Der s-Plural im Alemannischen.
It is commonly agreed that the plural -s has become a part of Standard German inflection, yet in dialects such as Alemannic it is often seen as an intruder. We challenge this view based on data from a written survey amongst speakers of Swiss German dialects. Our analysis of pluralised loanwords (e. g. Mango) and abbreviations (e. g. WG ‘flat share’) shows a strong effect of both speakers’ age and grammatical gender that points towards a progressive integration of the plural -s into the dialectal system.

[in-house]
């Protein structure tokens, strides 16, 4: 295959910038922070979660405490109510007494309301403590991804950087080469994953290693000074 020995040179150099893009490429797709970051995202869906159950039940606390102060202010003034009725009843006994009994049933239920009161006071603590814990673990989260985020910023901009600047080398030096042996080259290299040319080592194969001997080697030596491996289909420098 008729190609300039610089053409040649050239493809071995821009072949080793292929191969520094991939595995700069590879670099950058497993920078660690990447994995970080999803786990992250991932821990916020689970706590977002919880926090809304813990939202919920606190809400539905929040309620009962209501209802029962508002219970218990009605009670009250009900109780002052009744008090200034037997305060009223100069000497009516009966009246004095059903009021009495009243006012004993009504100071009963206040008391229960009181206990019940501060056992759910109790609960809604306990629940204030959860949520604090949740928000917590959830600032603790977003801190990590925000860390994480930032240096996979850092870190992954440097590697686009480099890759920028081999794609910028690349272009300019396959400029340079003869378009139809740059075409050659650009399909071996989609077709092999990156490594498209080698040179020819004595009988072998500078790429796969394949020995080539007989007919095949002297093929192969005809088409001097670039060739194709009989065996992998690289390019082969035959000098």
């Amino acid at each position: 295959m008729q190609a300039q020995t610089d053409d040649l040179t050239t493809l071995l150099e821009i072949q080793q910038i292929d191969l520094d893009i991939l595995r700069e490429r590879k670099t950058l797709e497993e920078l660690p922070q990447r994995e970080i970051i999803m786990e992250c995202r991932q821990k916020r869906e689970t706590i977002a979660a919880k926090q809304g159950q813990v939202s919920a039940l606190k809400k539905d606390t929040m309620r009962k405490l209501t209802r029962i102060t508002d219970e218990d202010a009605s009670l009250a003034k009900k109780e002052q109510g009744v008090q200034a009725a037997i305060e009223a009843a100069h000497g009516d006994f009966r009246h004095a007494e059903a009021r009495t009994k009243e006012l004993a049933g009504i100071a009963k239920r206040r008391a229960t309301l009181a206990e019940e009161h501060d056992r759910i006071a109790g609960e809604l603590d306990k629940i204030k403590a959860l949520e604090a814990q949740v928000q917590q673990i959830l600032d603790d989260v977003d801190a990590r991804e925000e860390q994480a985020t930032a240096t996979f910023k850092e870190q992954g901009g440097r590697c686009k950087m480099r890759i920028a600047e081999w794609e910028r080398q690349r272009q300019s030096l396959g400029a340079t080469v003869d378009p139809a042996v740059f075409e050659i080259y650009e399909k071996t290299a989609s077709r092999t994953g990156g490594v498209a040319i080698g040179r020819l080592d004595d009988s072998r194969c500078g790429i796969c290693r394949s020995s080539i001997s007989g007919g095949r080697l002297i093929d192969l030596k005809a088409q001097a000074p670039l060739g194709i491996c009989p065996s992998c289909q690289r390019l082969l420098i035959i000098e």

While masculine and neuter nouns can express number syntagmatically (using articles that differ in singular and plural), feminine nouns rely heavily on suffixes (as the definite article is d’ in both cases). A comparison of the -s plural with traditional dialectal plurals shows clear advantages for -s plurals in both cue strength (output) and scope (input) of the plural schema. We argue that it is due to this that feminine nouns show a significantly higher percentage of -s plurals compared with masculine and neuter nouns in speakers aged 25 and above. The difference disappears for younger speakers while the overall number of -s plurals increases drastically. Combined, we have an apparent time scenario that shows how the -s plural is first borrowed with nouns that rely on overt plural markers, and later spreads to most loans and other words with non-native structure.